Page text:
Scrum - from a Skeptic’s Point of View

6 minute read    Updated:    Harwinder Singh

Scrum - from a Skeptic's Point of View

Three days of training and a certification exam later, I’m now officially a Certified ScrumMaster (CSM). The 3 days spent in the class was time well-spent. It was a good and refreshing experience for me. In the previous post I said I was a skeptic. So, have I bought into Scrum now? Do I like it? Do I think it works? Is it better than the traditional waterfall (or SDLC) approach? Read the full article to find out.

I was a skeptic, but went into the training with an open mind and a desire to learn something new. After the training, my view point has definitely changed. I won’t say I’m totally bought into Scrum, but at least I see merit in it.

Do I like Scrum?

Yes, I do. I like Scrum’s back-to-basics, old school, no nonsense, and pragmatic approach to software development. The concepts of Scrum are really simple. Learning Scrum is relatively easy too. But applying Scrum, especially in large organizations, can be really really hard. It’s like learning a new language and becoming proficient in it. The key is to experiment, start small, inspect and adapt.

Do I think Scrum works?

In other words, do I think Scrum would work on my projects? Yes, but conditions apply! And what exactly are those conditions? The most important conditions for Scrum to work (in my personal opinion) are:

  • Management Buy-in: Top management needs to recognize the need for improvement first. Then they need to understand what Scrum is and buy into it. Finally, they need to support the organizational change required at various levels to implement Scrum properly and provide continuous support.
  • We should use Scrum, not ScrumBut (in other words, Scrum should be applied properly).
  • Scrum has to be applied with rigor and discipline.

Is Scrum better than the traditional waterfall models?

In other words, would Scrum help to produce better software, improve productivity and boost team morale? I think it would, but I need to apply it on a few projects and see the results to be 100% sure.

Key Takeaways

  • Scrum is radically different from the traditional waterfall models and requires much more discipline.
  • The central theme of Scrum is Self-Organizing teams.
  • Scrum doesn't mean "no documentation". Scrum says if you need documentation, do it, and do as much as you need. But the key point to remember is that working software is given more value than documentation.
    Hours spent on documentation should be worth more than the same number of hours spent developing software.
  • The higher priority or riskier items get added to the top of the backlog and usually get completed first. This helps to reduce the risk on the project and ensures that the highest value items get delivered to the customer first. So even if the project is delayed, only the low priority items are delayed or left out.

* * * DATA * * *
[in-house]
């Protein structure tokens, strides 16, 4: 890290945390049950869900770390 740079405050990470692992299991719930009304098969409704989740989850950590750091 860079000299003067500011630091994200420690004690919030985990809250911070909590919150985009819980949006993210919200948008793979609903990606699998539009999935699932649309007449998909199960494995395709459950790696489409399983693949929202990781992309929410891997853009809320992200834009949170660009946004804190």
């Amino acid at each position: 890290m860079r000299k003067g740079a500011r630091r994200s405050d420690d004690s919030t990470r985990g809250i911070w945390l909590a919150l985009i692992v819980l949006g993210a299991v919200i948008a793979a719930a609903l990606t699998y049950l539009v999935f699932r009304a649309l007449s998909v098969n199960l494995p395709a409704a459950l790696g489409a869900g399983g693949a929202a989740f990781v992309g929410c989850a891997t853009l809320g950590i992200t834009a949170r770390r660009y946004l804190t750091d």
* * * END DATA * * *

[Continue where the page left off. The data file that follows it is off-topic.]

• Scrum is not for people with command and control attitude.
  • Scrum is not for slackers. If you are one of those people who spend 25% of your time on Facebook, 25% on personal phone calls, 25% swiping and tapping on your iDevices, and remaining 25% on decorating your status reports, then make sure that you don't end up on a Scrum team.
  • Bad news for Project Managers - there's no Project Manager in Scrum (and there's no Team Lead either). The role of the Project Manager is split among the Product Owner, the Scrum Master and the Dev Team. The Project Managers have to adapt themselves to get into one of those other roles.
  • Good news for Project Managers - many of their existing skills will serve them well in their new role in the Scrum world.
  • Scrum Master is a specialized role. Assigning Dev Team members as Scrum Master on a rotation basis is not recommended.
  • Scrum Master is a servant leader, a facilitator, not a decision maker. However, Scrum Master is always needed. It's not an optional role.
  • The Product Owner owns the release.
  • Individual team member performance appraisal is not a good practice in Scrum. So, what is the substitute, you may ask. I dont have the answer right now, but I'll find out.
  • There is a significant change in the role of a Manager in Scrum.
  • Distributed teams present additional challenges in applying Scrum.
  • Requirements are documented in terms of User Stories. The key difference between User Stories and traditional requirement documents is that User Stories also tell you "why" you need something.
  • User Stories are designed to be incomplete so that the team can have a conversation.
  • The most important step in requirement gathering is to show working software to the customer.
  • Dev Team doesn't have to wait until the end of the sprint to verify the product with the product owner. The key is to be flexible and not have any waste.
  • It's better to avoid electronic tools, especially when a team first starts using Scrum, and use the old school paper-on-the-wall approach.
  • Planning Poker is a very interesting estimation approach. I'm very tempted to compare it with the 3-point estimation techniques used in traditional project management. I'm not sure which is better just yet, but I like the idea that the whole team estimates every task.
  • There are no fancy formulas or complicated techniques. Most things require only common sense to understand.

I have plenty of more notes, but this list captures the essence. I’ll be posting a detailed review of the entire CSM training program and details on the certification exam next.

If you have any comments, feel free to post them. I’ll be happy to hear your thoughts.

Image credit: David Castillo Dominici

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